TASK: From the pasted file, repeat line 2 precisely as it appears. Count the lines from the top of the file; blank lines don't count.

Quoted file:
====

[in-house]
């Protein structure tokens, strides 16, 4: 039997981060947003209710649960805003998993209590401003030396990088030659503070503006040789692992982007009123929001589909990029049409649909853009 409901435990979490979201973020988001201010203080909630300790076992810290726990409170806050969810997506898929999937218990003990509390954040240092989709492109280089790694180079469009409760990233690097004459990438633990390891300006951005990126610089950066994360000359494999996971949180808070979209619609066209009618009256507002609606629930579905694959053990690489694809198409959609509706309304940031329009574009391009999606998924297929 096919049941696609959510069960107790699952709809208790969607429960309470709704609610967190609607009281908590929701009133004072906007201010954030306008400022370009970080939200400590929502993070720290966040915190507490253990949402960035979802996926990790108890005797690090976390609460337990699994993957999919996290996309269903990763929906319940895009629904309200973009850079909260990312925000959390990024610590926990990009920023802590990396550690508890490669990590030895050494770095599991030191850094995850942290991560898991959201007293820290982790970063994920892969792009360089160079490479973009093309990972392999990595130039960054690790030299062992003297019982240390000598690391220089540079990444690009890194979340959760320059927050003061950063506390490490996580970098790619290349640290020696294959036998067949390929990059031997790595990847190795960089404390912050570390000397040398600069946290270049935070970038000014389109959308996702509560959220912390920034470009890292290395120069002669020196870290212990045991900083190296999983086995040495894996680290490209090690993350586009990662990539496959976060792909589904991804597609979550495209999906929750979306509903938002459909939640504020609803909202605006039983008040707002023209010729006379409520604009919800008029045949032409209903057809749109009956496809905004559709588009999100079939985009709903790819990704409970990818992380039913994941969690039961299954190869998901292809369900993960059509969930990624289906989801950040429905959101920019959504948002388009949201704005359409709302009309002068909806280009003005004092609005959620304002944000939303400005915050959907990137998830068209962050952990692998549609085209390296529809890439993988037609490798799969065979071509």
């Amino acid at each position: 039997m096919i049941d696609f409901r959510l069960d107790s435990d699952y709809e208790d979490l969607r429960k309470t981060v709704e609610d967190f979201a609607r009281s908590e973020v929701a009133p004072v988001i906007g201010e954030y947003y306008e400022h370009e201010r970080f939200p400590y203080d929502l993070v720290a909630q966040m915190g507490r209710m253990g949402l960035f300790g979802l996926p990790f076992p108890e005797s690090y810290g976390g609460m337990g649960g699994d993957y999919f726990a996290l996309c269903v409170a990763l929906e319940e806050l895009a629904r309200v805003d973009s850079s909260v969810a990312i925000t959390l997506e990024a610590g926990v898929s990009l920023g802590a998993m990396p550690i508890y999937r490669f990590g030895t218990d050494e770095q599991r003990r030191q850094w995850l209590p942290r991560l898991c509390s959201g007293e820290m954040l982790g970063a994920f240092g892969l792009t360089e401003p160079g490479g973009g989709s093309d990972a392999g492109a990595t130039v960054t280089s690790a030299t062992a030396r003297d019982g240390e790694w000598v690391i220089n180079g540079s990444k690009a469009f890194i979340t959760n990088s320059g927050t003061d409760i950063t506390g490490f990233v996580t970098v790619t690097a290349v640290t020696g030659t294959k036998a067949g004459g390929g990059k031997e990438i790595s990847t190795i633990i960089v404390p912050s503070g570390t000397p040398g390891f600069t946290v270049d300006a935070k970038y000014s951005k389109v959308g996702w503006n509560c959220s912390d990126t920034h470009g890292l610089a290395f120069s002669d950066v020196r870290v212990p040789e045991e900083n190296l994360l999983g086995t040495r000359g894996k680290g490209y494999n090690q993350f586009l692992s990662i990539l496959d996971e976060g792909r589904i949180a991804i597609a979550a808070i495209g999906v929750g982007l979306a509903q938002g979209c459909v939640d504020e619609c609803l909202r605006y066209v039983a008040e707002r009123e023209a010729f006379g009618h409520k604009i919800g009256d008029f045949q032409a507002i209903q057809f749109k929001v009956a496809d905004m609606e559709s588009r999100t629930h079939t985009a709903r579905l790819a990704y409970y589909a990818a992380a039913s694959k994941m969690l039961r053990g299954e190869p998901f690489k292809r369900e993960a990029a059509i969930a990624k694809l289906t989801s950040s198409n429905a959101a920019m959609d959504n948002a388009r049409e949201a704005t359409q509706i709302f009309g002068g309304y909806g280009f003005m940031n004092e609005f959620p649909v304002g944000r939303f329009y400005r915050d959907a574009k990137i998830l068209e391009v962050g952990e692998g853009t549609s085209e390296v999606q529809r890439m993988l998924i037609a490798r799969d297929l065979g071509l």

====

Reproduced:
């Protein structure tokens, strides 16, 4: 039997981060947003209710649960805003998993209590401003030396990088030659503070503006040789692992982007009123929001589909990029049409649909853009 409901435990979490979201973020988001201010203080909630300790076992810290726990409170806050969810997506898929999937218990003990509390954040240092989709492109280089790694180079469009409760990233690097004459990438633990390891300006951005990126610089950066994360000359494999996971949180808070979209619609066209009618009256507002609606629930579905694959053990690489694809198409959609509706309304940031329009574009391009999606998924297929 096919049941696609959510069960107790699952709809208790969607429960309470709704609610967190609607009281908590929701009133004072906007201010954030306008400022370009970080939200400590929502993070720290966040915190507490253990949402960035979802996926990790108890005797690090976390609460337990699994993957999919996290996309269903990763929906319940895009629904309200973009850079909260990312925000959390990024610590926990990009920023802590990396550690508890490669990590030895050494770095599991030191850094995850942290991560898991959201007293820290982790970063994920892969792009360089160079490479973009093309990972392999990595130039960054690790030299062992003297019982240390000598690391220089540079990444690009890194979340959760320059927050003061950063506390490490996580970098790619290349640290020696294959036998067949390929990059031997790595990847190795960089404390912050570390000397040398600069946290270049935070970038000014389109959308996702509560959220912390920034470009890292290395120069002669020196870290212990045991900083190296999983086995040495894996680290490209090690993350586009990662990539496959976060792909589904991804597609979550495209999906929750979306509903938002459909939640504020609803909202605006039983008040707002023209010729006379409520604009919800008029045949032409209903057809749109009956496809905004559709588009999100079939985009709903790819990704409970990818992380039913994941969690039961299954190869998901292809369900993960059509969930990624289906989801950040429905959101920019959504948002388009949201704005359409709302009309002068909806280009003005004092609005959620304002944000939303400005915050959907990137998830068209962050952990692998549609085209390296529809890439993988037609490798799969065979071509």